In the 1940s Cohn and colleagues developed a relatively straightforward chemical process for fractionating human blood into many of its significant component proteins, thus enabling the production of the first immunoglobulin concentrates (although suitable for intramuscular use only). In the following decade, Bruton and others recognized the genetic basis of various types of primary immunodeficiency syndromes and further characterized them. These two discoveries allowed for the regular treatment of patients using replacement infusions of human immunoglobulins and the concomitant improvement in quality of life and, ultimately, survival. Subsequently, specific immunoglobulin preparations were produced for treatment of or prophylaxis against specific pathogens such as hepatitis B, polio, tetanus, and pertussis. All of these so-called hyperimmune globulins were administered by the intramuscular route.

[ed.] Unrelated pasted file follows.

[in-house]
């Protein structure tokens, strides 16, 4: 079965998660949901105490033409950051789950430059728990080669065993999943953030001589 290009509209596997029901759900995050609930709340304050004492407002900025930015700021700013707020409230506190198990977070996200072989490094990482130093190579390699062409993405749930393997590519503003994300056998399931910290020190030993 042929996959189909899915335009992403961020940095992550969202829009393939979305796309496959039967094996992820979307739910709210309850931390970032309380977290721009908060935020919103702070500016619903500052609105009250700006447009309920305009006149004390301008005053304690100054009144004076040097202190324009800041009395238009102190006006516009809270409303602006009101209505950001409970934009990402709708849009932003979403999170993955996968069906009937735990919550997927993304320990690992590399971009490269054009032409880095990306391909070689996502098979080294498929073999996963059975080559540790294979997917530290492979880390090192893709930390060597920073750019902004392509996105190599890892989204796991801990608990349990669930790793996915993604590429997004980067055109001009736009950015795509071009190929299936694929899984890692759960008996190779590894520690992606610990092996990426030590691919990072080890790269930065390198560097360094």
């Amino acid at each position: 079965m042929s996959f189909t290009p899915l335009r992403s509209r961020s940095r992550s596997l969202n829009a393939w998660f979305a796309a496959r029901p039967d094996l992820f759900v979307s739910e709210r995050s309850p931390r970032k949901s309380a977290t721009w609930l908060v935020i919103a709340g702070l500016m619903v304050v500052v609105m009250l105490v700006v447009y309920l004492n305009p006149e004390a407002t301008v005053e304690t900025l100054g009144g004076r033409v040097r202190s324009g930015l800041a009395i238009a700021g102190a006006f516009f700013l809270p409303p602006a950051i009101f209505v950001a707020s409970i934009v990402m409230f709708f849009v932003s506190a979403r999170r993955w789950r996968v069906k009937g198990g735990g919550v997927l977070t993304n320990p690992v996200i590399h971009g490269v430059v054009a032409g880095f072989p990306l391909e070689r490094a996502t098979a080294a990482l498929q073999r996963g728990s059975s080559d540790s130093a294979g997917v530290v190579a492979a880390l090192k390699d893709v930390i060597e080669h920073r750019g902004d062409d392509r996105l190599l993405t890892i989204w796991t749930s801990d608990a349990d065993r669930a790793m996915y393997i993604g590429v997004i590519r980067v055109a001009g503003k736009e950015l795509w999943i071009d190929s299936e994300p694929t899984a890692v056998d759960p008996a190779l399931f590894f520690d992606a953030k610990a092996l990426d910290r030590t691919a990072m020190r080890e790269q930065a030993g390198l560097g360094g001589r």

It became quite clear that this means of administration was not adequate for both the provider and the patient. Injections were quite painful; doses were limited in size and frequency; muscle proteases degraded much of the infused immune globulins; and the remaining protein reached the circulation only after significant delay. Attempts to inject material directly into the vasculature proved to be dangerous, and occasionally catastrophic, apparently as a result of the IgG aggregates that formed as part of the fractionation process. Subsequent developments employing first partial enzyme digestion (using proteases such as pepsin and papain) and then improvements in the fractionation process allowed for the ultimate production of true intravenous immunoglobulin (IVIG) concentrates.